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Deletion or substitution of conserved amino acid residues at the tip of the domain IV of Tet(O) impairs tetracycline resistance

  • Author / Creator
    Mukherjee, Oindrila
  • Resistance to tetracycline (Tc), an inhibitor of protein synthesis, decreases its effectiveness for the treatment of bacterial infections. Tc resistance (TcR) can be mediated by the ribosomal protection protein, Tet(O), which was first reported in Campylobacter jejuni, a cause of bacterial diarrhea worldwide. Tet(O) confers TcR by mediating Tc release from 70S ribosomes, thus restoring protein synthesis. Tet(O) is widely distributed in a variety of bacterial genera, restraining the clinical use of Tc. This thesis is the first investigation into the role of the conserved set of amino acid residues, YSPVST, occupying positions 507-512 at the tip of domain IV of Tet(O). Impaired Tc release from 70S ribosomes observed with Tet(O)mutants lacking one or more of these conserved residues suggests residues at positions 509-512 play a role in Tet(O)-mediated TcR. This study provides insight into the molecular mechanism of TcR, which is essential for the development of novel therapeutics.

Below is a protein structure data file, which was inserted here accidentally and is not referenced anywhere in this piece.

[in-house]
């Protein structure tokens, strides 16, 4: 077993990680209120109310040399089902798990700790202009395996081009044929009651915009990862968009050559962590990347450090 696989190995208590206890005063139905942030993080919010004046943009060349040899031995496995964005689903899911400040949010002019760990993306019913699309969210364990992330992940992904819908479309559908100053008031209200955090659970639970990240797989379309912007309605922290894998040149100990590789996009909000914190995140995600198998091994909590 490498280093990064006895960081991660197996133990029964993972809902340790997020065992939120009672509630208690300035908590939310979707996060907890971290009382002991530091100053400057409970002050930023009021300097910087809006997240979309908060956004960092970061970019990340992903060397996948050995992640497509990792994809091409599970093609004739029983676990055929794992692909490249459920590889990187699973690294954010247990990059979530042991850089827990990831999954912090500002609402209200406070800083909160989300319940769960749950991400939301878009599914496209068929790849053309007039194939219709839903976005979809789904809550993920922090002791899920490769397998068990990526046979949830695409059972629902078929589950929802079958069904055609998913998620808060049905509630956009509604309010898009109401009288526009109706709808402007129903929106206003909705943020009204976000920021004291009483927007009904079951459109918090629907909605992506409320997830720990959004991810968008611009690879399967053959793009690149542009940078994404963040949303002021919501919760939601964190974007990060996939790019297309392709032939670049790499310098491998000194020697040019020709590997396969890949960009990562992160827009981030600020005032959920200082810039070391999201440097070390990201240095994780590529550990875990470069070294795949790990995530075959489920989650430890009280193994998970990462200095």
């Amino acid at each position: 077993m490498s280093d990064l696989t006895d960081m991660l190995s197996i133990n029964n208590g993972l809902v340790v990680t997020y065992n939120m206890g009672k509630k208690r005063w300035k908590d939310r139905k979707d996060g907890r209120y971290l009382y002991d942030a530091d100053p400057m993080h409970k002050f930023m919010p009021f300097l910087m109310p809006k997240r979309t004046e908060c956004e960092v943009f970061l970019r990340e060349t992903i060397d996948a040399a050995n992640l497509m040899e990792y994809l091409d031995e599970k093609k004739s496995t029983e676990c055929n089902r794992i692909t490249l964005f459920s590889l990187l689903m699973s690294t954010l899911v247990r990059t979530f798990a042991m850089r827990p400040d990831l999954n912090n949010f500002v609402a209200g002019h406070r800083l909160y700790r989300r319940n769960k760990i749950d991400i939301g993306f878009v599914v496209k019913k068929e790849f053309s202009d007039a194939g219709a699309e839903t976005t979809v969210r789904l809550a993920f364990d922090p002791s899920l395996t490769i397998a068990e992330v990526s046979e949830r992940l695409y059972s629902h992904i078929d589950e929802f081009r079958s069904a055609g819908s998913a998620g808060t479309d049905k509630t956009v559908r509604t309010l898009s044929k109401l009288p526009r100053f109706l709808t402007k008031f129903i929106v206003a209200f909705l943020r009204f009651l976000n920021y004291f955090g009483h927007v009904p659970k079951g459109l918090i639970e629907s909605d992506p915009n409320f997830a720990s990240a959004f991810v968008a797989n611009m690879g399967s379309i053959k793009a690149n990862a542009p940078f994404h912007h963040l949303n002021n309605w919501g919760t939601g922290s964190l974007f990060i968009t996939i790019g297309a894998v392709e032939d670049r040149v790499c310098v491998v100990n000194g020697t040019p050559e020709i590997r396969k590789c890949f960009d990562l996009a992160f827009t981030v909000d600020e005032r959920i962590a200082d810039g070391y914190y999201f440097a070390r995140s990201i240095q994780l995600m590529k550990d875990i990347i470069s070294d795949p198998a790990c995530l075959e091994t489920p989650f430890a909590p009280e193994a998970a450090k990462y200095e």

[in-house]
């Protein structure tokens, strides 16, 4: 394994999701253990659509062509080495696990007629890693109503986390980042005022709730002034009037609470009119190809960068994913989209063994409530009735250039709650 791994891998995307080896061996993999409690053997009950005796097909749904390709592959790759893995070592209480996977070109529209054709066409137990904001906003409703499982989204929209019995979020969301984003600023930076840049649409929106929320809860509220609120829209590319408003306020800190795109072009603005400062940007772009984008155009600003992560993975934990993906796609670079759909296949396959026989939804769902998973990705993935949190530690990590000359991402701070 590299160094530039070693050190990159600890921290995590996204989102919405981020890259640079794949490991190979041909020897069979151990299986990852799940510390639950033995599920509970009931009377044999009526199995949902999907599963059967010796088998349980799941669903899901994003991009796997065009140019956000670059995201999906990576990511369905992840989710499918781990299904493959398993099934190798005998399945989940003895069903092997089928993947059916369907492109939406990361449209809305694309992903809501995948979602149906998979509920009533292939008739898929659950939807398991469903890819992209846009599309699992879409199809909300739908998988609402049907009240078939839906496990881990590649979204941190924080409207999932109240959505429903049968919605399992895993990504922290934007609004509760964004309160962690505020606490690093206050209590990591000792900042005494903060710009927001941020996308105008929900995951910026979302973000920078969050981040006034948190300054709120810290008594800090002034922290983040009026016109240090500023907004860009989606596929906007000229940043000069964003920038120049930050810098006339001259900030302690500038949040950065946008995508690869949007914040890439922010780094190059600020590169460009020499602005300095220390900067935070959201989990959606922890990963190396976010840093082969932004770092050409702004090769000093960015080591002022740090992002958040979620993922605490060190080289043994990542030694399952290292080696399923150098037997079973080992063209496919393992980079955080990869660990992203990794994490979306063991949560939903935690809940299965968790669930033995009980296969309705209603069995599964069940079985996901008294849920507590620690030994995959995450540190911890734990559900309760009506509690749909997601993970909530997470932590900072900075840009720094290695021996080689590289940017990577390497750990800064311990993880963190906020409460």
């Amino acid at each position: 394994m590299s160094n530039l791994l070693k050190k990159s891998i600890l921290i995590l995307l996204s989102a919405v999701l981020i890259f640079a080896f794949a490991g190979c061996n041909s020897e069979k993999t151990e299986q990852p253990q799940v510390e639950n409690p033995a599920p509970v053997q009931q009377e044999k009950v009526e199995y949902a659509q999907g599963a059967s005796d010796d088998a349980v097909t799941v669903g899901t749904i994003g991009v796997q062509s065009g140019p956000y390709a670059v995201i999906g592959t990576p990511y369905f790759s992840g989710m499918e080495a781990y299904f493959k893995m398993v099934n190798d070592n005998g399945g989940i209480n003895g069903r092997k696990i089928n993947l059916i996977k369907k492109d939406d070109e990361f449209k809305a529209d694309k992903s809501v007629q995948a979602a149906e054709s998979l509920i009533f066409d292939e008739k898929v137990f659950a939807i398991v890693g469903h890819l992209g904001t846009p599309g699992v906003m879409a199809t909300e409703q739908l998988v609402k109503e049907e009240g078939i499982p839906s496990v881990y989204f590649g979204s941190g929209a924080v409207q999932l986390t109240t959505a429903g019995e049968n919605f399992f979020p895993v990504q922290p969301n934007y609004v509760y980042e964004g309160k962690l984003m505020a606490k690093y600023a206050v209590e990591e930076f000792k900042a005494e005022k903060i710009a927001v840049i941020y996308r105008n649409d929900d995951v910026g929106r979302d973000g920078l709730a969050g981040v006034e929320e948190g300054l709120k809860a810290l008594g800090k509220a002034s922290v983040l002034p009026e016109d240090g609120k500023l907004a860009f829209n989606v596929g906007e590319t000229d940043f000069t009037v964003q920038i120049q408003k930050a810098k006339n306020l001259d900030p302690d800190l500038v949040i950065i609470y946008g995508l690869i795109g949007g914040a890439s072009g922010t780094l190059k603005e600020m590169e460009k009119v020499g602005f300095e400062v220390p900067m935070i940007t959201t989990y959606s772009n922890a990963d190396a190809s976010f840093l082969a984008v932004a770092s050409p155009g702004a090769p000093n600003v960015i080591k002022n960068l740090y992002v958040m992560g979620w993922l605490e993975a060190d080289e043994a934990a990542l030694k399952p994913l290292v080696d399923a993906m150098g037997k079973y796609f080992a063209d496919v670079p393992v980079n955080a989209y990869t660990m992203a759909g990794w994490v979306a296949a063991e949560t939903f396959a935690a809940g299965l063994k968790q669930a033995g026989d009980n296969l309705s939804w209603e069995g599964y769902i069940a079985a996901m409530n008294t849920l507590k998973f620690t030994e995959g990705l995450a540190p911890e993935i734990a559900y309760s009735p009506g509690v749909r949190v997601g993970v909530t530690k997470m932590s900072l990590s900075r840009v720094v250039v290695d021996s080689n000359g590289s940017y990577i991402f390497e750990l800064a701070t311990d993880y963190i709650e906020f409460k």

• Subjects / Keywords
  • Graduation date
    2011-06
  • Type of Item
    Thesis
  • Degree
    Master of Science
  • DOI
    https://doi.org/10.7939/R3K43N
  • License
    This thesis is made available by the University of Alberta Libraries with permission of the copyright owner solely for non-commercial purposes. This thesis, or any portion thereof, may not otherwise be copied or reproduced without the written consent of the copyright owner, except to the extent permitted by Canadian copyright law.
  • Language
    English
  • Institution
    University of Alberta
  • Degree level
    Master's
  • Department
    • Medical Sciences-Laboratory Medicine and Pathology
  • Supervisor / co-supervisor and their department(s)
    • Keelan, Monika (Laboratory Medicine and Pathology)
  • Examining committee members and their departments
    • Tyrrell, Greg (Laboratory Medicine and Pathology)
    • Pukatzki, Stefan (Medical Microbiology and Immunology)
    • Fahlman, Richard (Department of Biochemistry)